The effect of nonsteroidal anti-inflammatory drugs on tissue healing
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- Chen, M.R. & Dragoo, J.L. Knee Surg Sports Traumatol Arthrosc (2013) 21: 540. doi:10.1007/s00167-012-2095-2
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Non-selective (NSAIDs) and selective (COX-2) nonsteroidal anti-inflammatory drugs are commonly used for their analgesic and anti-inflammatory effects. Their role after orthopaedic surgery has been infrequently described and remains controversial because of unclear effects on soft tissue and bone healing. This study critically reviews the available literature to describe the effects of NSAIDs and COX-2 inhibitors on soft tissue and bone healing.
A Medline search was performed using NSAIDs or COX-2 inhibitors and tissue healing. The combined search yielded 637 articles. Following exclusion, 44 articles were deemed relevant with 9 articles on soft tissue healing and 35 articles on bone healing. The available evidence is based primarily on animal data (39 studies), with considerable variation in study methods.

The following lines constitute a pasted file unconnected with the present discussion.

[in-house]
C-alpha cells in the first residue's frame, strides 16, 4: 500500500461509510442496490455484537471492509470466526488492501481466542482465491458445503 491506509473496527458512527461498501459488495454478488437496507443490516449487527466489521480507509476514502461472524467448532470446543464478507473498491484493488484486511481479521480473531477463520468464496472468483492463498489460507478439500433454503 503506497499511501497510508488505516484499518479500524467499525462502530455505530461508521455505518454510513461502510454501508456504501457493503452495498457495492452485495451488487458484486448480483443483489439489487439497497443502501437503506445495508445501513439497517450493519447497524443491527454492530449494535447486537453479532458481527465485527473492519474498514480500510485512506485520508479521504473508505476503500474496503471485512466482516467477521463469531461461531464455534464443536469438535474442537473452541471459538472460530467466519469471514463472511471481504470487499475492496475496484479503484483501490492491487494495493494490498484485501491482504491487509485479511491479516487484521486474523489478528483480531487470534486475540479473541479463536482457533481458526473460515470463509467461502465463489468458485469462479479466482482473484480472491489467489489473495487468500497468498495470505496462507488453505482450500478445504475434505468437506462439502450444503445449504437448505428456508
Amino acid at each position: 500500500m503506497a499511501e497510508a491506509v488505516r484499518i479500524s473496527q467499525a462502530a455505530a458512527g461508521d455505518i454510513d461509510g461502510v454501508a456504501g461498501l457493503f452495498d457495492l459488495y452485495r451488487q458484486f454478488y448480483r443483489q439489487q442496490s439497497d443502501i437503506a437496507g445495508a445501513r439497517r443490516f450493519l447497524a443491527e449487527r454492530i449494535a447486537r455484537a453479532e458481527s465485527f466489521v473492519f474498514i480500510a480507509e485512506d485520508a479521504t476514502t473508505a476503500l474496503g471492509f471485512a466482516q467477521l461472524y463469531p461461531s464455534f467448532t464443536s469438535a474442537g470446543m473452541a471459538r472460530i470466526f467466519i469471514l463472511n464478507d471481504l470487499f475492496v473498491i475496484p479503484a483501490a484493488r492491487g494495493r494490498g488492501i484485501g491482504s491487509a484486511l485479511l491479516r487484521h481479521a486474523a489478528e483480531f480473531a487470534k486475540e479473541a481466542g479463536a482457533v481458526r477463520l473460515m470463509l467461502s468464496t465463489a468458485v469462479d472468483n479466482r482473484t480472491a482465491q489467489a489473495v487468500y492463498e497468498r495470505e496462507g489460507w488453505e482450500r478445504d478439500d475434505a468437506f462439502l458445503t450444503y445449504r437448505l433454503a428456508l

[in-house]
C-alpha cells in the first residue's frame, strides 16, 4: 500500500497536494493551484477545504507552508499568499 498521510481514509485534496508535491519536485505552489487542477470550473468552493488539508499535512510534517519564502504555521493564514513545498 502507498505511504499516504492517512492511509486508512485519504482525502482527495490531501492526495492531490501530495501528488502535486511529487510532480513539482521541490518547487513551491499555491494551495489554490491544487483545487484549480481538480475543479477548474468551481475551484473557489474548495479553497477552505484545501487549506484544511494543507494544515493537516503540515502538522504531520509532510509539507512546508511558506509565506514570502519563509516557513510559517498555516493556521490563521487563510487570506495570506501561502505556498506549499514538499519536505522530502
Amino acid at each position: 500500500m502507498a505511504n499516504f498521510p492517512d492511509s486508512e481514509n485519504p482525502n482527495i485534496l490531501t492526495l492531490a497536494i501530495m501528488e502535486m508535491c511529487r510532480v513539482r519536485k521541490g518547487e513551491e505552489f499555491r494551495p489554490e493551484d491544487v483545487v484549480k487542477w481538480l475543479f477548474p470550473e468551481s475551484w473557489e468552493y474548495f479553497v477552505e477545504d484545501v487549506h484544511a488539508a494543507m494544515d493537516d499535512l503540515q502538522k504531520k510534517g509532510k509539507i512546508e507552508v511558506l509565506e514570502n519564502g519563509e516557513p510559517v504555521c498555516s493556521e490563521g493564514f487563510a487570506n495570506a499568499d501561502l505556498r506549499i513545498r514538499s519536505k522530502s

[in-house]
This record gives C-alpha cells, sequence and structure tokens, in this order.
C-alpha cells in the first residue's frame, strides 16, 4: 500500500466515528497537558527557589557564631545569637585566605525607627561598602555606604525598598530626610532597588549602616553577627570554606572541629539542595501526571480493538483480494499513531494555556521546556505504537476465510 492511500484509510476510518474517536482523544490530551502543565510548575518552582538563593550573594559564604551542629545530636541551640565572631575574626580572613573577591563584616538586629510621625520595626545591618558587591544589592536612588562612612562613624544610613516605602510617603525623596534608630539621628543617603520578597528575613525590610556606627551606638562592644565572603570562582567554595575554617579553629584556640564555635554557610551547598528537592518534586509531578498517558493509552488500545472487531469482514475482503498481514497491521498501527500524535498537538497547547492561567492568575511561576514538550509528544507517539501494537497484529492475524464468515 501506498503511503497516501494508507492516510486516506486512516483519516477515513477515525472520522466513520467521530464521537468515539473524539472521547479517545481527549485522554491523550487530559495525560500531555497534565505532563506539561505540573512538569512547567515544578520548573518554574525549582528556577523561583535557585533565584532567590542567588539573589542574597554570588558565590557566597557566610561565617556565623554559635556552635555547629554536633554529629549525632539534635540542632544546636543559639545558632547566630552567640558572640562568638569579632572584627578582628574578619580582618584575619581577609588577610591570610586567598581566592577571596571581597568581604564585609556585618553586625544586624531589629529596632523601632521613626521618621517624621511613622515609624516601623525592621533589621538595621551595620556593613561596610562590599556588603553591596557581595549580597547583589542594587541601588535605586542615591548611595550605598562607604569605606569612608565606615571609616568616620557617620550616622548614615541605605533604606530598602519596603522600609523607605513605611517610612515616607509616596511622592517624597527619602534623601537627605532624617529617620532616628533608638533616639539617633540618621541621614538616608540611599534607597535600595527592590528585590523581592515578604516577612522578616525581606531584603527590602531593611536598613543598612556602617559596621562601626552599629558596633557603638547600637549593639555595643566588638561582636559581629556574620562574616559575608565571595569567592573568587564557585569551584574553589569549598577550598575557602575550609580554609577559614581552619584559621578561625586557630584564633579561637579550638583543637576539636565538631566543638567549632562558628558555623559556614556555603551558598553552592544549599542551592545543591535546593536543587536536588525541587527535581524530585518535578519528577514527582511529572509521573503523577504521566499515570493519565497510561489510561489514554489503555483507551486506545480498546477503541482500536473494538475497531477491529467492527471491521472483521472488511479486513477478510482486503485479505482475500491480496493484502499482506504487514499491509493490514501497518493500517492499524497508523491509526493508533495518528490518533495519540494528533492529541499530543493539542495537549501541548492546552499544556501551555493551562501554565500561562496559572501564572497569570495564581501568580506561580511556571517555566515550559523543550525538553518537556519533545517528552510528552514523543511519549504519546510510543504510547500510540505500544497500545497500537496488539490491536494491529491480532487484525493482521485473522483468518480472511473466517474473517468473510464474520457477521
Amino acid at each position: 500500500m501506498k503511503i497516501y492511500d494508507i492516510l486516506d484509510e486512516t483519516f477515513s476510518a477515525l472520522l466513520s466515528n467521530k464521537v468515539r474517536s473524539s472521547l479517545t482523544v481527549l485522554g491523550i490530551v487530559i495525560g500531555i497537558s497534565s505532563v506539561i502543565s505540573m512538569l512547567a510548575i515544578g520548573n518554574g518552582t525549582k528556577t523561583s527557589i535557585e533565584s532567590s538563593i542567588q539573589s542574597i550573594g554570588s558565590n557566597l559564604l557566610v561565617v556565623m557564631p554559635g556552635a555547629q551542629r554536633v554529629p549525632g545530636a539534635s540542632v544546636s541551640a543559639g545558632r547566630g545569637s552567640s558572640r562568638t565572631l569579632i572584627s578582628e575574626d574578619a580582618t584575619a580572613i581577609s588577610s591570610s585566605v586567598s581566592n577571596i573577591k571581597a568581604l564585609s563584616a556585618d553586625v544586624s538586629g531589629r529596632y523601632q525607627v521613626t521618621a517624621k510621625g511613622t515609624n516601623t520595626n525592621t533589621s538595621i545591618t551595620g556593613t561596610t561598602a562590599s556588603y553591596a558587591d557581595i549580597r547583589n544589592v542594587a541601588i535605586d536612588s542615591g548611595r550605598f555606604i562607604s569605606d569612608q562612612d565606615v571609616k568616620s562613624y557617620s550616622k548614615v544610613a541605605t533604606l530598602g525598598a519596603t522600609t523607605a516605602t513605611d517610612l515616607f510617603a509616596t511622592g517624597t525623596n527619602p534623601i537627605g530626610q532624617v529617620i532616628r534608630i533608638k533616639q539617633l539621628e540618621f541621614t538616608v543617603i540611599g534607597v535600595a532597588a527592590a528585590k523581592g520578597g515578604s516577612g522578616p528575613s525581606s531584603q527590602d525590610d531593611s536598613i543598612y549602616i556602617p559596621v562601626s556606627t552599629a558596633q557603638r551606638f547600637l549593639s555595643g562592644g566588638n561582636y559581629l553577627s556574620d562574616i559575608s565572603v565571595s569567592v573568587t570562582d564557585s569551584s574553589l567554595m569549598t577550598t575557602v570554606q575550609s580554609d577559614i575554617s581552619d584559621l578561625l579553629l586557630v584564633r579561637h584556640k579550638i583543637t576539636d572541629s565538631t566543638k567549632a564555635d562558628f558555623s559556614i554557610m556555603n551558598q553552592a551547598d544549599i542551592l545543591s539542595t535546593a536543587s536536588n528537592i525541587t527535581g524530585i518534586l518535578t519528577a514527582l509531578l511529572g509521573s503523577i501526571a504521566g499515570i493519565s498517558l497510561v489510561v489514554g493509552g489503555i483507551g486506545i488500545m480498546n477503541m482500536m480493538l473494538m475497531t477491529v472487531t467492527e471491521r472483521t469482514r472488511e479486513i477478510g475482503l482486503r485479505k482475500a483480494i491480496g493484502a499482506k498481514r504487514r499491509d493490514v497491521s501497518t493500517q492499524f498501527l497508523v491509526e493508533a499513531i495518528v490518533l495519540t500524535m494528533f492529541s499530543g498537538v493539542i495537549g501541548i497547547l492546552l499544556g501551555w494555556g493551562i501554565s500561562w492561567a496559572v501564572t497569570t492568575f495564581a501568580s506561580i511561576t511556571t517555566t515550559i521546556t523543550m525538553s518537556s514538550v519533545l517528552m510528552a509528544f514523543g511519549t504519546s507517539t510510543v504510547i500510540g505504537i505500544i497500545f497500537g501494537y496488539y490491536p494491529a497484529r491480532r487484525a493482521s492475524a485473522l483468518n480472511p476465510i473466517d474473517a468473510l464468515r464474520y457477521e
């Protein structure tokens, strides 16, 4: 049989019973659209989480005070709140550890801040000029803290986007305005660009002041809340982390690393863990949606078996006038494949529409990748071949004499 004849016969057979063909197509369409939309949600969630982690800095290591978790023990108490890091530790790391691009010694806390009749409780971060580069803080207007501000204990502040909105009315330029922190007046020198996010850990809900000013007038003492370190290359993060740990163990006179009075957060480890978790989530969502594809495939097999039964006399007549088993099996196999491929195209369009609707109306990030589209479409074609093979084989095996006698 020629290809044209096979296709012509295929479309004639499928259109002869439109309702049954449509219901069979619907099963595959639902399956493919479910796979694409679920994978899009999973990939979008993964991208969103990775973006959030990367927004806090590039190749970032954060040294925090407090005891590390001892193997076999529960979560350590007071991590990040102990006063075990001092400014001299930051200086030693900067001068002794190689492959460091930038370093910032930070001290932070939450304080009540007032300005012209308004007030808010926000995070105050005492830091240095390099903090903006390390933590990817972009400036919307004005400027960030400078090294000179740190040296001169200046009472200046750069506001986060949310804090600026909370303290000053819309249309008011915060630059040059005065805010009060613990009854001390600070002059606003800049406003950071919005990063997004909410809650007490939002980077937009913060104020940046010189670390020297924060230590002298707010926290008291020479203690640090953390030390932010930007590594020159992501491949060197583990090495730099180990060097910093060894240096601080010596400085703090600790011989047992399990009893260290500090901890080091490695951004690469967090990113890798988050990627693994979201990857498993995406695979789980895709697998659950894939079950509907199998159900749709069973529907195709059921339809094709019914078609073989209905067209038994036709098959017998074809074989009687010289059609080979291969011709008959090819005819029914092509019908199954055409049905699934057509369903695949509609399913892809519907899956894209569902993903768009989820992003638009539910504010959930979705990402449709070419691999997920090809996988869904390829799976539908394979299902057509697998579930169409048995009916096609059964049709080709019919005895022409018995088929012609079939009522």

In regard to soft tissue healing, there is insufficient evidence of a detrimental effect when using either NSAIDs or COX-2 inhibitors at standard doses for ≤2 weeks. For soft tissue to bone healing, a limited number of studies demonstrate impairment in healing. However, with respect to bone healing, indomethacin appears to have a clear detrimental effect, with less substantial evidence for other NSAIDs.
Short-term, low-dose use of NSAIDs and COX-2 inhibitors does not appear to have a detrimental effect following soft tissue injury, but is inhibitory in cases involving bony healing. However, additional well-controlled human studies are necessary to draw more definitive conclusions regarding their role.
Clinically, the prudent use of anti-inflammatory medications following sports medicine injuries and surgeries appears to be a reasonable option in clinical practice unless bone healing is required.
Level of evidence